Listen to your body, if you get thirsty during exercise, by all means, drink. If you are not thirsty, don’t drink.
–Dr. Thomas Lyth
Do you have bad conscience about drinking water? Do you think you’re not drinking enough?
I noticed that many of my patients always carry a bottle of water with them to the clinic, and that made me start thinking when I came across some articles about the problem with too much intake of water.
You probably heard that you should be drinking 8 glasses of water per day, or if you drink coffee you should drink extra water with it, or to stay beautiful you should drink plenty of water or most dehydration leads to cramps.
What is a fact is that a mild dehydration can affect the ability to perform when you are a professional athlete but has no meaning for the public in general. People have a pathological fear of becoming dehydrated but the truth is that no one ever died in dehydration in athletic events. Having a mild dehydration is normal and not dangerous.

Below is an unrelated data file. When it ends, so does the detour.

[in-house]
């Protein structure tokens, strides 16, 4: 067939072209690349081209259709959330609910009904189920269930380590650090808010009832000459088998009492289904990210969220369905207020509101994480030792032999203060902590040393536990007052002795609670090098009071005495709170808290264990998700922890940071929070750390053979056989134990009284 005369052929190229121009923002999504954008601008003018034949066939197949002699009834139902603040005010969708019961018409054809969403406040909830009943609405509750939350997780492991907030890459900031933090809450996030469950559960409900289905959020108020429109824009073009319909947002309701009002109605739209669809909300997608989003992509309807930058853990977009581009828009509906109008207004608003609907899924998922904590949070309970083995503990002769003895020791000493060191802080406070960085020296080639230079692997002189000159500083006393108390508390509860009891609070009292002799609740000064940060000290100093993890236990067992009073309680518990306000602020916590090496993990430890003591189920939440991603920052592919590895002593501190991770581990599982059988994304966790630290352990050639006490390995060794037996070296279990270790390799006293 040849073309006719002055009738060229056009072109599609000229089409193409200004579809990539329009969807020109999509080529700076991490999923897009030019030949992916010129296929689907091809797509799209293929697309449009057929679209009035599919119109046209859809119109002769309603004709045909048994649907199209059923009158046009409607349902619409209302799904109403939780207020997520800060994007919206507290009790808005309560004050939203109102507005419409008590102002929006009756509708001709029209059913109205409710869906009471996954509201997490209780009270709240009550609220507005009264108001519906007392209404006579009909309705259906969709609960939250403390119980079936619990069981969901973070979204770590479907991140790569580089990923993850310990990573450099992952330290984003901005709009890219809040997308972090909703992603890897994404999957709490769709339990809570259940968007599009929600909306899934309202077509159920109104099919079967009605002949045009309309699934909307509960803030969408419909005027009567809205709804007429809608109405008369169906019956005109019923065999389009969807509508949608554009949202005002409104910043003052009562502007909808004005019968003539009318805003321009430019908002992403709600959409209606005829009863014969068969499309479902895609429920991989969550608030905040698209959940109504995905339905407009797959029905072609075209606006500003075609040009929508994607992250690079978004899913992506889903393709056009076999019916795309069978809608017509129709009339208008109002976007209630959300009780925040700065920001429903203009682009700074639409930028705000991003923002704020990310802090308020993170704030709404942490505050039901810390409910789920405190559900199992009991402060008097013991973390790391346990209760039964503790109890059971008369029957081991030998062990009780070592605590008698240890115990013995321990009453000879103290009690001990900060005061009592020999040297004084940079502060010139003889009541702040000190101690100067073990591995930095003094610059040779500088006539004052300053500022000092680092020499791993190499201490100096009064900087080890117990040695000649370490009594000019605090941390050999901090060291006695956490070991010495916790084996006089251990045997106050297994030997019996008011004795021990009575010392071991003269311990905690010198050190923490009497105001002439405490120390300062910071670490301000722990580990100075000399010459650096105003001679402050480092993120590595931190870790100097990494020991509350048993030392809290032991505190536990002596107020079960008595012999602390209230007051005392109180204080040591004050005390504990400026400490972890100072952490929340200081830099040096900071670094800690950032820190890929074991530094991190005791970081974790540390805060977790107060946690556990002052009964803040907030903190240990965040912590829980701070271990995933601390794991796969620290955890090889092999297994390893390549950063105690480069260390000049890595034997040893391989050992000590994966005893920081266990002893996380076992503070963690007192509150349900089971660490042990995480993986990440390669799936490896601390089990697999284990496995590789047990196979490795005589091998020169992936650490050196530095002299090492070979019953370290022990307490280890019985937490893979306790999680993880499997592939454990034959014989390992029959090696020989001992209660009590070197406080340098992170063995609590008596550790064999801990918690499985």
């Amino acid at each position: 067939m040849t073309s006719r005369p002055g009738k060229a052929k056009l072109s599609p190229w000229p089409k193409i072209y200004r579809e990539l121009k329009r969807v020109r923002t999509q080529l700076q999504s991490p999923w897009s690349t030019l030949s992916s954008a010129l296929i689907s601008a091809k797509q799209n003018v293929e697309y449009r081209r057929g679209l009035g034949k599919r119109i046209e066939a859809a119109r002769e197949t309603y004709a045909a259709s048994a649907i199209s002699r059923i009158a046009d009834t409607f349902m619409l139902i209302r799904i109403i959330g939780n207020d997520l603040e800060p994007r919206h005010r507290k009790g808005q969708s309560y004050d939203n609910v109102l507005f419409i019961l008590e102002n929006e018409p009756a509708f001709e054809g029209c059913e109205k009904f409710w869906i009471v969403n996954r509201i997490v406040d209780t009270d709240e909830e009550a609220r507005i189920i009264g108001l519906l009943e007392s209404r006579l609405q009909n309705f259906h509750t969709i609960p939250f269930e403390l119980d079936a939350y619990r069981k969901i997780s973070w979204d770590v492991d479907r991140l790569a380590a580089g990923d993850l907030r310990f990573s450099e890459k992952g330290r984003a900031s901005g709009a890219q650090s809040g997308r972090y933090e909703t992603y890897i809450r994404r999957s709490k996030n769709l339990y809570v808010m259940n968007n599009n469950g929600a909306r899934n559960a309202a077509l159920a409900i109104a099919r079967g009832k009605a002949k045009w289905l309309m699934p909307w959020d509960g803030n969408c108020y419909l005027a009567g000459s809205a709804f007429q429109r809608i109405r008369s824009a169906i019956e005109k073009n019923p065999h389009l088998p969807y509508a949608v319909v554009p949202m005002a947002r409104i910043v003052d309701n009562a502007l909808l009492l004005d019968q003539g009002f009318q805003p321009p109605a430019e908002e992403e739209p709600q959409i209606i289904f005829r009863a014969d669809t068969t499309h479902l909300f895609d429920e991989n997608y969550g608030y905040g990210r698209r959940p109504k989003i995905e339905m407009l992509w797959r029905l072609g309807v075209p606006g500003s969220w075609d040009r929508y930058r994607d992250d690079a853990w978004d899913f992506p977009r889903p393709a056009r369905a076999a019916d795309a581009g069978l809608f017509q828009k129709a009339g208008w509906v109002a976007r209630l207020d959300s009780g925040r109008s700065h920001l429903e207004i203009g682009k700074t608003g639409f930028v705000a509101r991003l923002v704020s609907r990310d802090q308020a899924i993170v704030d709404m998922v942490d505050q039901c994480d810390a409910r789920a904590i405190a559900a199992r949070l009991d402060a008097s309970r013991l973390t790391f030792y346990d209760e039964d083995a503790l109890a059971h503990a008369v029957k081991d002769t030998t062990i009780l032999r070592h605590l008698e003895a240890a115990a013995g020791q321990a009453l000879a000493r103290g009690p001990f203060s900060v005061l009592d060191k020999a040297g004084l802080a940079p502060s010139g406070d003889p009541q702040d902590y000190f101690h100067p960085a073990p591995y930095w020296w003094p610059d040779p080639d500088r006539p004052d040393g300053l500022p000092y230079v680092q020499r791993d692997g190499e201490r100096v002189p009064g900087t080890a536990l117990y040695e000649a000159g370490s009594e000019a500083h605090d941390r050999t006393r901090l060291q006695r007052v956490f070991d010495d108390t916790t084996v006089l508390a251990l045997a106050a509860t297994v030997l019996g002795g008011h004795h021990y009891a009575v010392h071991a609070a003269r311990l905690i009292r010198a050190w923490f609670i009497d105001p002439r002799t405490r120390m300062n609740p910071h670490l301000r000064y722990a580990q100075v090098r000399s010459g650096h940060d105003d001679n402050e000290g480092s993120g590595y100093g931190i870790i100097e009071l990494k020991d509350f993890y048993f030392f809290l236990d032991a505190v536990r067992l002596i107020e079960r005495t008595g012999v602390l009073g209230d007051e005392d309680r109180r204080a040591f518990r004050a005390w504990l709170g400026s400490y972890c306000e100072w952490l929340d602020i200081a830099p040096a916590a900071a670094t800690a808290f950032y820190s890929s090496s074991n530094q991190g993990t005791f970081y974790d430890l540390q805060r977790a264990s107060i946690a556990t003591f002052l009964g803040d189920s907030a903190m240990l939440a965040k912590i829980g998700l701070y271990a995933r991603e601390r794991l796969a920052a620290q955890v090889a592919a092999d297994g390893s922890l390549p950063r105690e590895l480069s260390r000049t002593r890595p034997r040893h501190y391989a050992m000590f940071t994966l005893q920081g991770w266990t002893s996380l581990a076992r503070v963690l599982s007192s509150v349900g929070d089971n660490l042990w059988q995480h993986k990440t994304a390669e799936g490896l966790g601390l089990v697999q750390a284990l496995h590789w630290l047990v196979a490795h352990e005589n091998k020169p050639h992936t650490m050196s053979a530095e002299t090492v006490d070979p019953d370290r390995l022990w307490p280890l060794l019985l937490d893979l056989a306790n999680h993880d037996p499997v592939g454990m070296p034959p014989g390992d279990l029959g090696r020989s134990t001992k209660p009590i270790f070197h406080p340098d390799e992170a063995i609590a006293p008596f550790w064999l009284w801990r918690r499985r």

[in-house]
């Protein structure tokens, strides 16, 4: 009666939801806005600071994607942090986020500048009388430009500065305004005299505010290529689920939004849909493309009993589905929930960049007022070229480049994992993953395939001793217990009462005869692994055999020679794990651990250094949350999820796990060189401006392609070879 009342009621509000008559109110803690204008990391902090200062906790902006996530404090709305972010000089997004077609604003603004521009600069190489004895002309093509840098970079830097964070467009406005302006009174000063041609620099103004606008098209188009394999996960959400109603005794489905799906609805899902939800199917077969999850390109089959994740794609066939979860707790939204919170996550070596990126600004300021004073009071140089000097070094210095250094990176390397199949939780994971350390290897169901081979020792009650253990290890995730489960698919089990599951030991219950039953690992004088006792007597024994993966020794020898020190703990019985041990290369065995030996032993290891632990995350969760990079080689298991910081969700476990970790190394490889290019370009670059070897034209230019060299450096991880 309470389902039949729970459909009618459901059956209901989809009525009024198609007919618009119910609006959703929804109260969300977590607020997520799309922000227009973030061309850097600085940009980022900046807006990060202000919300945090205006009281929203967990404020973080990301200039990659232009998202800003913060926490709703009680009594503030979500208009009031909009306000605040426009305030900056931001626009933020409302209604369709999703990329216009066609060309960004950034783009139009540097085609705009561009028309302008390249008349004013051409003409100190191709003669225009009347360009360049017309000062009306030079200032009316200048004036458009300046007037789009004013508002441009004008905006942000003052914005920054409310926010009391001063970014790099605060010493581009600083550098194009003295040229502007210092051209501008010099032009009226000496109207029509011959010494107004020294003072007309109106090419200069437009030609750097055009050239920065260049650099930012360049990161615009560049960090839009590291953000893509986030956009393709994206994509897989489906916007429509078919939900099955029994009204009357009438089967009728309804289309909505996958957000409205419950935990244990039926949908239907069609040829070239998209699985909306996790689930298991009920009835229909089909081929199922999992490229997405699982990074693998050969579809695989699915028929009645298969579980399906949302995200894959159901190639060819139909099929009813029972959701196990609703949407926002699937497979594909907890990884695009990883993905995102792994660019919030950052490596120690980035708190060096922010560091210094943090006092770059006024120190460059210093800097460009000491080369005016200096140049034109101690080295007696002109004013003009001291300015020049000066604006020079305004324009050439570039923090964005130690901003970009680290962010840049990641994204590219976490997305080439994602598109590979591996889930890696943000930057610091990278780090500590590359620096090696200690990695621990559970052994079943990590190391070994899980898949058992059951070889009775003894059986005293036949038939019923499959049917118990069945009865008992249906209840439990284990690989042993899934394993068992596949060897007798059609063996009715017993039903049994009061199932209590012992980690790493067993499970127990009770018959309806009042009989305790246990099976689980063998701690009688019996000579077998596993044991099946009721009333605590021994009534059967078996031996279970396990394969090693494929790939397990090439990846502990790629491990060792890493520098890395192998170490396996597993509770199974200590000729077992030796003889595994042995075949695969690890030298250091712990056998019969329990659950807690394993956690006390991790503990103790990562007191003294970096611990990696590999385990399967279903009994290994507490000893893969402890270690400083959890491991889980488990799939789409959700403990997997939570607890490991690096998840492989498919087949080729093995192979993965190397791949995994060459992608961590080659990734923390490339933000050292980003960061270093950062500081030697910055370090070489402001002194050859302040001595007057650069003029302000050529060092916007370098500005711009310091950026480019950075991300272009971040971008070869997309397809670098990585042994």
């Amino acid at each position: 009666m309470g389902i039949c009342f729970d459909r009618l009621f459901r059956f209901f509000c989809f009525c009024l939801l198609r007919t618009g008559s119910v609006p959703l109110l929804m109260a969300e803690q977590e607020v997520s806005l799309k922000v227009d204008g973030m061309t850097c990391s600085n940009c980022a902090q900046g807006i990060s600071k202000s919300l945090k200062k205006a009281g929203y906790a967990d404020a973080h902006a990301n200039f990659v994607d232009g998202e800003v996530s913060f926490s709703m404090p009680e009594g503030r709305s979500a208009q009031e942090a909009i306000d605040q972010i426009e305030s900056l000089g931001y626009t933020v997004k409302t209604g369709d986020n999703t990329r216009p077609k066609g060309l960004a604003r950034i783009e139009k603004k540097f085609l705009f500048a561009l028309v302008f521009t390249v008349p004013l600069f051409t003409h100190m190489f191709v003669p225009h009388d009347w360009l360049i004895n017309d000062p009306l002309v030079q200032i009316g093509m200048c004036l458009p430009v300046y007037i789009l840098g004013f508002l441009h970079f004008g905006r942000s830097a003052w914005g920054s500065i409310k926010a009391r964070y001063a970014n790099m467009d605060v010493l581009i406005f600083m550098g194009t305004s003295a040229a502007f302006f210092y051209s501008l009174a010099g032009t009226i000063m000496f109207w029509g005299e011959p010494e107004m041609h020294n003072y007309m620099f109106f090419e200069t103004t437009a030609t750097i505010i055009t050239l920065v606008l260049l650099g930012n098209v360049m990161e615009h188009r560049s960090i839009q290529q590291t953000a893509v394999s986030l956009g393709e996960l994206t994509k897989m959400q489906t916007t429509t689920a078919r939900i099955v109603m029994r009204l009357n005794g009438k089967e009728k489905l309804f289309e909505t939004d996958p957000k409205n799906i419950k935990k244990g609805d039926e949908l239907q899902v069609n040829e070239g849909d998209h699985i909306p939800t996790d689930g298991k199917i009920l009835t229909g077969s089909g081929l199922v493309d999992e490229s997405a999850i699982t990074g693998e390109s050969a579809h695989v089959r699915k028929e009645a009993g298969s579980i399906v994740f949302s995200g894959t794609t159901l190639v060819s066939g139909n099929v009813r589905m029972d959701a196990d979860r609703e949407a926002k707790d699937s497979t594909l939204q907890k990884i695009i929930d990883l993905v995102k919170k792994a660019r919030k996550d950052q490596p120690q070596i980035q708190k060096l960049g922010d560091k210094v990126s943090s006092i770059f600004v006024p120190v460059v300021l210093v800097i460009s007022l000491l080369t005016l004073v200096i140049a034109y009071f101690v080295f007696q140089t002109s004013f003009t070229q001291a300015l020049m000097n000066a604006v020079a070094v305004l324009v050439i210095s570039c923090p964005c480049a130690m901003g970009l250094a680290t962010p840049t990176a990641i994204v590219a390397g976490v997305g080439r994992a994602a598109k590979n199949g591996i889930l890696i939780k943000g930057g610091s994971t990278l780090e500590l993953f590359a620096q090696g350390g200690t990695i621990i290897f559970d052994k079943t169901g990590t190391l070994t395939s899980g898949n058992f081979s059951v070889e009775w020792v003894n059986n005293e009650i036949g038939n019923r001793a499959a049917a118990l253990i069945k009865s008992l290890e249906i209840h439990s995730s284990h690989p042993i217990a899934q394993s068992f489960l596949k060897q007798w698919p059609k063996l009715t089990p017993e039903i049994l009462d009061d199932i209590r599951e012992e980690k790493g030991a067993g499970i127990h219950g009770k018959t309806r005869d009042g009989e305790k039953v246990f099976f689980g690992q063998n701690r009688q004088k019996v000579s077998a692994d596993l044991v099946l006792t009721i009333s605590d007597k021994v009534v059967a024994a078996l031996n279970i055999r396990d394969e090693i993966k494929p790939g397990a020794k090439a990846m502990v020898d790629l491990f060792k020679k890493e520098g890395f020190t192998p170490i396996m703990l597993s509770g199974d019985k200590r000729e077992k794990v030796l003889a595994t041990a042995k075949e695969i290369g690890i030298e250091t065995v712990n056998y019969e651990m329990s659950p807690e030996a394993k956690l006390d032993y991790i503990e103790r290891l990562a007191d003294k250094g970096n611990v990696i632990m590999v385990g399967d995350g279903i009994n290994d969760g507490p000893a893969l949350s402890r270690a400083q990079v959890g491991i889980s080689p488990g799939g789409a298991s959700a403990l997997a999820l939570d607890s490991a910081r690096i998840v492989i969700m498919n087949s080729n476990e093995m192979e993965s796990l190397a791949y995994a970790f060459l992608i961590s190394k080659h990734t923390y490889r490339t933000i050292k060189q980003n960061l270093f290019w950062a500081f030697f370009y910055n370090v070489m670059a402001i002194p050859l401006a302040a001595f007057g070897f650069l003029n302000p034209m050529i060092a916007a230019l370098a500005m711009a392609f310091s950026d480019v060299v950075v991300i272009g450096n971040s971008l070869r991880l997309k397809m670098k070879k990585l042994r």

Listen to your body, if you get thirsty during exercise, by all means, drink. If you are not thirsty, don’t drink. This is the advice recommended for normal healthy people. We should know how much fluid intake we should have and not add extra “just to be on the safe side.” There are three situations when this is not applied: 1) healthy elderly persons do not have the same sense of thirst as younger people, 2) very small children have to be “persuaded” to drink extra, 3) very hot climate, like Dubai in summer – if you are outdoors, do not drink just water, add electrolytes. In a normal situation, it is recommended that we should have an intake of 1½ liter fluid per day. Remember that we also get half a liter more through our food.